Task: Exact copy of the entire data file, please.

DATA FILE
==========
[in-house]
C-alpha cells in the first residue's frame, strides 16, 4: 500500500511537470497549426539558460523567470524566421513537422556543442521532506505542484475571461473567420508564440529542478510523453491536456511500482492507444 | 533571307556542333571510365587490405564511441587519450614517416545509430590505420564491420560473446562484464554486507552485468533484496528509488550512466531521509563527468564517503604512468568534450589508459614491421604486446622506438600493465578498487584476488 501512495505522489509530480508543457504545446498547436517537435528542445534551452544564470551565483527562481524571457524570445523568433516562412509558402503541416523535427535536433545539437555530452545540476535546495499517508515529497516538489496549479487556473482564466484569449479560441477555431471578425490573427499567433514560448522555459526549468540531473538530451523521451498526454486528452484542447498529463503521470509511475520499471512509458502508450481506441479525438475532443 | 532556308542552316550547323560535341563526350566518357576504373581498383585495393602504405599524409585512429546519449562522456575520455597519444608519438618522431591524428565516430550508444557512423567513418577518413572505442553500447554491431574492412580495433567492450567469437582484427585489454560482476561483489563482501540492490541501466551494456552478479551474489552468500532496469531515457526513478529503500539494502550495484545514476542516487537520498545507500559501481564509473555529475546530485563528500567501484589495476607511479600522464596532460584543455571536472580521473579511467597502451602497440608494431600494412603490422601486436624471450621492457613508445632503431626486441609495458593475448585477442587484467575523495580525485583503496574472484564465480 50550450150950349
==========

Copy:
[in-house]
C-alpha cells in the first residue's frame, strides 16, 4: 500500500511537470497549426539558460523567470524566421513537422556543442521532506505542484475571461473567420508564440529542478510523453491536456511500482492507444 | 533571307556542333571510365587490405564511441587519450614517416545509430590505420564491420560473446562484464554486507552485468533484496528509488550512466531521509563527468564517503604512468568534450589508459614491421604486446622506438600493465578498487584476488 501512495505522489509530480508543457504545446498547436517537435528542445534551452544564470551565483527562481524571457524570445523568433516562412509558402503541416523535427535536433545539437555530452545540476535546495499517508515529497516538489496549479487556473482564466484569449479560441477555431471578425490573427499567433514560448522555459526549468540531473538530451523521451498526454486528452484542447498529463503521470509511475520499471512509458502508450481506441479525438475532443 | 532556308542552316550547323560535341563526350566518357576504373581498383585495393602504405599524409585512429546519449562522456575520455597519444608519438618522431591524428565516430550508444557512423567513418577518413572505442553500447554491431574492412580495433567492450567469437582484427585489454560482476561483489563482501540492490541501466551494456552478479551474489552468500532496469531515457526513478529503500539494502550495484545514476542516487537520498545507500559501481564509473555529475546530485563528500567501484589495476607511479600522464596532460584543455571536472580521473579511467597502451602497440608494431600494412603490422601486436624471450621492457613508445632503431626486441609495458593475448585477442587484467575523495580525485583503496574472484564465480 50550450150950349